Female pythons lay eggs and defend them until they hatch.
Python Scientific Classification
Read our Complete Guide to Classification of Animals.
Python Conservation Status
- Depends on species - rodents, birds, lizards, other snakes, monkeys, big cats, etc.
- Name Of Young
- Group Behavior
- Solitary except during mating season
- Fun Fact
- Female pythons lay eggs and defend them until they hatch.
- Biggest Threat
- Habitat destruction and illegal pet trade
- Litter Size
- Number Of Species
- Old World - Africa, Oceana, Australia, Asia
Python Physical Characteristics
- Dark Brown
- Dull Olive
- Skin Type
- Top Speed
- 1 mph
- 20+ years, depending upon species
- 24 inches to 30 feet
- Age of Sexual Maturity
- 3-5 years
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Pythons are Old World snakes that inhabit a wide variety of habitats in Australia, Africa, Oceana, and Asia.
They’re nonvenomous and members of the Pythonidae family of snakes that constrict their prey with strong, muscular bodies. They’re popular as pets, and many species of these beautiful snakes are available from breeders, including ball pythons, reticulated pythons, and carpet pythons.
Amazing Facts About Pythons
- The longest python captured was a reticulated python that measured 26.25 feet long.
- They don’t crush their prey to death; instead, the pressure pythons exert when constricting their prey causes heart failure.
- Most arboreal pythons have longer teeth than terrestrial species. Scientists believe that this is so they can get through the feathers of the birds they often eat.
Where to Find Pythons
These are Old World snakes, meaning that they are not native to areas in the Americas, which are part of the New World. Instead, they make their homes in Africa, Australia, Oceana, and Asia. Habitats like rainforests, grasslands, woodlands, swamps, deserts, scrublands, and rocky terrain are home to over 40 species of python.
Some, like the Burmese python, have established breeding populations in countries outside their home range. These sometimes become invasive, crowding out native animals when they compete for the same prey items. This is true in Florida, where there they’ve had a breeding population since the 1990s.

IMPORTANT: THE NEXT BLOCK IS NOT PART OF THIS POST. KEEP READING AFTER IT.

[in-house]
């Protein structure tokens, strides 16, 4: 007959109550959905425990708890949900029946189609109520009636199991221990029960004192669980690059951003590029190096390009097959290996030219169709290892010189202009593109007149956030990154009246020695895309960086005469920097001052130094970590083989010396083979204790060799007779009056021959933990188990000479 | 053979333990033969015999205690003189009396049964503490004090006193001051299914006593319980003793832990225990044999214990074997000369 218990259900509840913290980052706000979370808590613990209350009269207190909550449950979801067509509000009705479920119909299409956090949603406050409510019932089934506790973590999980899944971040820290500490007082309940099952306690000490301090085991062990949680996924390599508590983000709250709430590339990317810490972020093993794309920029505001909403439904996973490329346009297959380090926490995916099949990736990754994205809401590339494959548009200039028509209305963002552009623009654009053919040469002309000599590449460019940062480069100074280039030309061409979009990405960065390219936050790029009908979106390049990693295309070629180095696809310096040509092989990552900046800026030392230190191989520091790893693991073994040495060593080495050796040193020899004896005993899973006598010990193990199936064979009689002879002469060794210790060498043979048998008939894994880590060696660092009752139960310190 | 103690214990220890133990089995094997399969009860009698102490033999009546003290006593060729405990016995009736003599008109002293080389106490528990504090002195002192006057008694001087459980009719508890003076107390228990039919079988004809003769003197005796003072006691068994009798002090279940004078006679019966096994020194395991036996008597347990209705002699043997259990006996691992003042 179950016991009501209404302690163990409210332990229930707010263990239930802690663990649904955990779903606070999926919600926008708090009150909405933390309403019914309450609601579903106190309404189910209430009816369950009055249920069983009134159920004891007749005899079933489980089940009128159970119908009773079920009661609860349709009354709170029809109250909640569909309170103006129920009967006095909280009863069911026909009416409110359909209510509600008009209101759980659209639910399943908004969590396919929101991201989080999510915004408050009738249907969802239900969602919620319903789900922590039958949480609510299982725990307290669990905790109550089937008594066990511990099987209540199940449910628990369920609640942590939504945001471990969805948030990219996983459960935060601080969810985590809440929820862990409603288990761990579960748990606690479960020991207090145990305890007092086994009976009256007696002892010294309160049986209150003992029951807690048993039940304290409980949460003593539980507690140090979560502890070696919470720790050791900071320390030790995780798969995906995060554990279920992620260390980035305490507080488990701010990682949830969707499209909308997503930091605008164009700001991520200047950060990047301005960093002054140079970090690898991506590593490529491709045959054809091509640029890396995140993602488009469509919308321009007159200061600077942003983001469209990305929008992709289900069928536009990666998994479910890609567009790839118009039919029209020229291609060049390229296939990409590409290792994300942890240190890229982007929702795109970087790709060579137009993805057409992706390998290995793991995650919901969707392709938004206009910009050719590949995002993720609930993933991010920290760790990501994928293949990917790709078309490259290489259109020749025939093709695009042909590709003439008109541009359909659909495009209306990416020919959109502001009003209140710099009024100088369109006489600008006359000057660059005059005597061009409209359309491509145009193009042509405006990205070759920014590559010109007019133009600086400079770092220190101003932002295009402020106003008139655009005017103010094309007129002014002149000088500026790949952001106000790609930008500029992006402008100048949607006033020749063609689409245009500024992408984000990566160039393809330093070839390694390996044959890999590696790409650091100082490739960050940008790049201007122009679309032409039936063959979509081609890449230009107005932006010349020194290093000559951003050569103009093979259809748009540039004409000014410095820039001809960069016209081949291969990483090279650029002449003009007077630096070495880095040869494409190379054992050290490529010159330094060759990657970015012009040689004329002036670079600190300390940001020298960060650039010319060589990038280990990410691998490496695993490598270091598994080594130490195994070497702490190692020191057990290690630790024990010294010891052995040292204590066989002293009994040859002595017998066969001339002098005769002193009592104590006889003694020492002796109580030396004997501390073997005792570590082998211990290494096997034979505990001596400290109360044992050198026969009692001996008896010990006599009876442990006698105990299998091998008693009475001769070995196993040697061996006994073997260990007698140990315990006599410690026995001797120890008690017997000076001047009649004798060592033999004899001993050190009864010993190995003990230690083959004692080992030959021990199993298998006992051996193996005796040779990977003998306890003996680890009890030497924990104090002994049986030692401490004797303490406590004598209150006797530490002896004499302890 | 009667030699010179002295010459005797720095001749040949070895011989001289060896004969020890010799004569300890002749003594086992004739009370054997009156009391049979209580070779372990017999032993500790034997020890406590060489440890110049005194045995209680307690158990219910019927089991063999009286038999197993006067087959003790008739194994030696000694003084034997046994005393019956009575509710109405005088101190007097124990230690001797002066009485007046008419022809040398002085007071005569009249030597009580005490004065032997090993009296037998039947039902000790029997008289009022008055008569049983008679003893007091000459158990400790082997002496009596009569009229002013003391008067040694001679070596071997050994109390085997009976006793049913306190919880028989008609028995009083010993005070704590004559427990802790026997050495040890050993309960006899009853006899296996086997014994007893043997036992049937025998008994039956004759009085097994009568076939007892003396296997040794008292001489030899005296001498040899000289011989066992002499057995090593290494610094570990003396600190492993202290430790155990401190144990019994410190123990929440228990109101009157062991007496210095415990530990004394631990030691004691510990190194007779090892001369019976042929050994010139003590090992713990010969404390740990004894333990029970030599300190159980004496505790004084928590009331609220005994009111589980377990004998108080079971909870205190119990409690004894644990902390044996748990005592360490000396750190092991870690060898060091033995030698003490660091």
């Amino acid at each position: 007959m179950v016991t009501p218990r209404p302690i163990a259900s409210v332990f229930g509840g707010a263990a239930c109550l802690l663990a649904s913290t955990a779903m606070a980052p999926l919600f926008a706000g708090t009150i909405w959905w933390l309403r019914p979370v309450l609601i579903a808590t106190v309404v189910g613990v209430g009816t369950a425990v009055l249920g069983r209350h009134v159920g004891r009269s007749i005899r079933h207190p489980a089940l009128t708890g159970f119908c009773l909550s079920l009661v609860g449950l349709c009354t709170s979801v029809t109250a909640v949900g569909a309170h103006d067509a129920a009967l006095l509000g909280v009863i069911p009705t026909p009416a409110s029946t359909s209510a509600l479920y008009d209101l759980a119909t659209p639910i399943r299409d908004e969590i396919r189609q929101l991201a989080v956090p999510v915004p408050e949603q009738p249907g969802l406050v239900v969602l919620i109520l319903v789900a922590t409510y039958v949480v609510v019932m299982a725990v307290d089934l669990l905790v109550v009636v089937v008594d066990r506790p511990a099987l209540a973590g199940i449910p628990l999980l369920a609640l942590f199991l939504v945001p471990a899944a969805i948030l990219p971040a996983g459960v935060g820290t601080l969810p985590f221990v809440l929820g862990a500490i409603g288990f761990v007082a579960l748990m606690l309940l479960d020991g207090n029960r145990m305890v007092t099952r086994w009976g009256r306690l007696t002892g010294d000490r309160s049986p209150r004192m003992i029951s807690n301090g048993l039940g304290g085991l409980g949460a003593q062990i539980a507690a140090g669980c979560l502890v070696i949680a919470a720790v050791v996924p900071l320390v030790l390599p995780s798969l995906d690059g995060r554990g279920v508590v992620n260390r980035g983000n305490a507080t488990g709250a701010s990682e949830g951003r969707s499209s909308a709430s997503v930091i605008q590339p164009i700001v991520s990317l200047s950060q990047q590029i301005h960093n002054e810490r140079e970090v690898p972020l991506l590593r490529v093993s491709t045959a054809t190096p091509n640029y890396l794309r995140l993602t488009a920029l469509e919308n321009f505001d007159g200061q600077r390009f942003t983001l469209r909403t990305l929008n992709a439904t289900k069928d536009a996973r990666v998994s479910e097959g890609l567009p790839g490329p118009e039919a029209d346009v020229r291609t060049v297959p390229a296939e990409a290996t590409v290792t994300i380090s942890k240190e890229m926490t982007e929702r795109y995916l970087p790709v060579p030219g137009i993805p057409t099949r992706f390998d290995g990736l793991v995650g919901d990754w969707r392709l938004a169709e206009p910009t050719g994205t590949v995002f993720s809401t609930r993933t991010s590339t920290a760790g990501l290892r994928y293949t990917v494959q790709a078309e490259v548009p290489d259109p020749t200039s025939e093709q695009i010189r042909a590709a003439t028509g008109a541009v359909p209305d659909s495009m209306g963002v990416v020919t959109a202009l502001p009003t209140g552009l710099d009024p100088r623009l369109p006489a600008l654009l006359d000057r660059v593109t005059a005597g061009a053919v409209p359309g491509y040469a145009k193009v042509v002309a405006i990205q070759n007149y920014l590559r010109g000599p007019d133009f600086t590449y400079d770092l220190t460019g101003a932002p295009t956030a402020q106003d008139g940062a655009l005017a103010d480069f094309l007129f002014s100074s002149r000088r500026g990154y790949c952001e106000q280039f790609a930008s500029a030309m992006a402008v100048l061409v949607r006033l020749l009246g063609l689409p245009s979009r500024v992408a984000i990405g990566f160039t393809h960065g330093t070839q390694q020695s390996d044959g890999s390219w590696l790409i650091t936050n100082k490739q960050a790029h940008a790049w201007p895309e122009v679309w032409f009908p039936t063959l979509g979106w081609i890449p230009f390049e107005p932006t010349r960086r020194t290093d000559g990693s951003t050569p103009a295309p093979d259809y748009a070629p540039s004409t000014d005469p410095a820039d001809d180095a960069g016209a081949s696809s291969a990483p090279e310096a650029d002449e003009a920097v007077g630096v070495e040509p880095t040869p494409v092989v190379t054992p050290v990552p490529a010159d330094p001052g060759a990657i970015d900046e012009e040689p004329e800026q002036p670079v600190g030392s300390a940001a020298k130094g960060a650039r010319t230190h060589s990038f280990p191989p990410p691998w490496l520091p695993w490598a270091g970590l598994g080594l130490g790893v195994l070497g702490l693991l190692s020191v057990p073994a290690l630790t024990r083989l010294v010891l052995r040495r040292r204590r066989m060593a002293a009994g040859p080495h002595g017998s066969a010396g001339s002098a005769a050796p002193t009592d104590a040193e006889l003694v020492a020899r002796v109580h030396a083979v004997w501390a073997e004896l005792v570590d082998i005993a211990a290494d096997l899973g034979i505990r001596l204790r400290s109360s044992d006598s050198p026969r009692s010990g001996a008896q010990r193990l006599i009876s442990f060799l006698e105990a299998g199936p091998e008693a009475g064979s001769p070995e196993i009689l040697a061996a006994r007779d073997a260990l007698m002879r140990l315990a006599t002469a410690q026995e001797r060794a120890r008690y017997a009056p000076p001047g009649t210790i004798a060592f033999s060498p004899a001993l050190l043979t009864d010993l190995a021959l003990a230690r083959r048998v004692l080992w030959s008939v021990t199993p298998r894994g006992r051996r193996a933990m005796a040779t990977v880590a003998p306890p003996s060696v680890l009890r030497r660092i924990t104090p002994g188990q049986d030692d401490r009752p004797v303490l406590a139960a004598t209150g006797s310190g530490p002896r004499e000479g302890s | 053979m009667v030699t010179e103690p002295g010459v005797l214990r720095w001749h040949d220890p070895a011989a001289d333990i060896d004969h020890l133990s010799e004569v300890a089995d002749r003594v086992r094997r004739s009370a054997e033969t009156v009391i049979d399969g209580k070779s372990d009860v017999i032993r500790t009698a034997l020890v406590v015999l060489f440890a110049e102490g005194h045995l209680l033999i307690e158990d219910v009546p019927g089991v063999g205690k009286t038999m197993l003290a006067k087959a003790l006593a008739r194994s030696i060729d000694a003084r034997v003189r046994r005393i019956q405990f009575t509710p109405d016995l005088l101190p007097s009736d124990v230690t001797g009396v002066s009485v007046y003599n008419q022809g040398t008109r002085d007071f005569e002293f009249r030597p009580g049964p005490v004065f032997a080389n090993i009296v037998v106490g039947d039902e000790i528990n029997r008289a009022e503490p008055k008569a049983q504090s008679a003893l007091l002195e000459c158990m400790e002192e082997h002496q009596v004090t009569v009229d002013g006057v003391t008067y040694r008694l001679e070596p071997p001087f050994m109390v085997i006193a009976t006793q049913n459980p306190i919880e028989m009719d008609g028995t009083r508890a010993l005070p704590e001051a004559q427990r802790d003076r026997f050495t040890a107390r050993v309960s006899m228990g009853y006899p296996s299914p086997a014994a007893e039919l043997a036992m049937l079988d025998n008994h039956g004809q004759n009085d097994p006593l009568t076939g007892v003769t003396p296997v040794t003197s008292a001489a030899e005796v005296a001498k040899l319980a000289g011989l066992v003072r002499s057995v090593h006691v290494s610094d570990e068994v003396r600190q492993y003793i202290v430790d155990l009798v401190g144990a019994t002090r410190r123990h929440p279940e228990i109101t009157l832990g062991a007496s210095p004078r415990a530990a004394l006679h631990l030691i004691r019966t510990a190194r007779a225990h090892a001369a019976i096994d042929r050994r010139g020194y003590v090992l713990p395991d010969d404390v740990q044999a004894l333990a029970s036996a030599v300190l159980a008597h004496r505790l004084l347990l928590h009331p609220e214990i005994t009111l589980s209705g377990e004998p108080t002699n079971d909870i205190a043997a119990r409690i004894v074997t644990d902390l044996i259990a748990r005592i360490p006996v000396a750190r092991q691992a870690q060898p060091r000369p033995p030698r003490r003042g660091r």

These snakes can be active during the night or day; when they need to rest or digest they seek shelter in rocky outcrops, abandoned animal burrows, and in the branches or hollows of trees. However, there are a couple of exceptions to this. The woma and black-headed python dig their own burrows by scooping the dirt with their heads and curving their necks to drag it out of the hole. To keep dirt out of their mouths, the snakes’ lower jaws fit inside the upper jaws.
Diet and Feeding Habits
Most of these snakes are ambush predators, although some actively forage. Using their sight, smell, and heat-sensing pits along their lips, the snakes can even find their prey amid dense foliage in the dark. They have sharp teeth that they use to grab their prey, then quickly wrap their coils around it. Then, they squeeze until the animal’s heart stops.
They swallow their food whole, usually beginning at the head. Pythons have very flexible skulls, thanks to having extra joints; and skin that stretches to astounding lengths. Depending upon their size, these snakes eat a wide variety of animals. Anything from rodents and birds to lizards, monkeys, pigs, wallabies, or antelope may be included in their diet.
Pythons were once classified in the same family as boas; and, while there are many similarities, there are also differences. In the early 2000s, genetic testing revealed that these Old World snake species were different from the boas – vastly.
In these prime examples of convergent evolution, where similar species evolve in very different parts of the world, two families of nonvenomous snakes evolved. One very big difference is that pythons are egg-layers, while boas give birth to live young. A second, but more subtle difference, is that a python’s heat-sensing pits are on its lip or labial scales, whereas a boa’s heat-sensing pits are between its labial scales.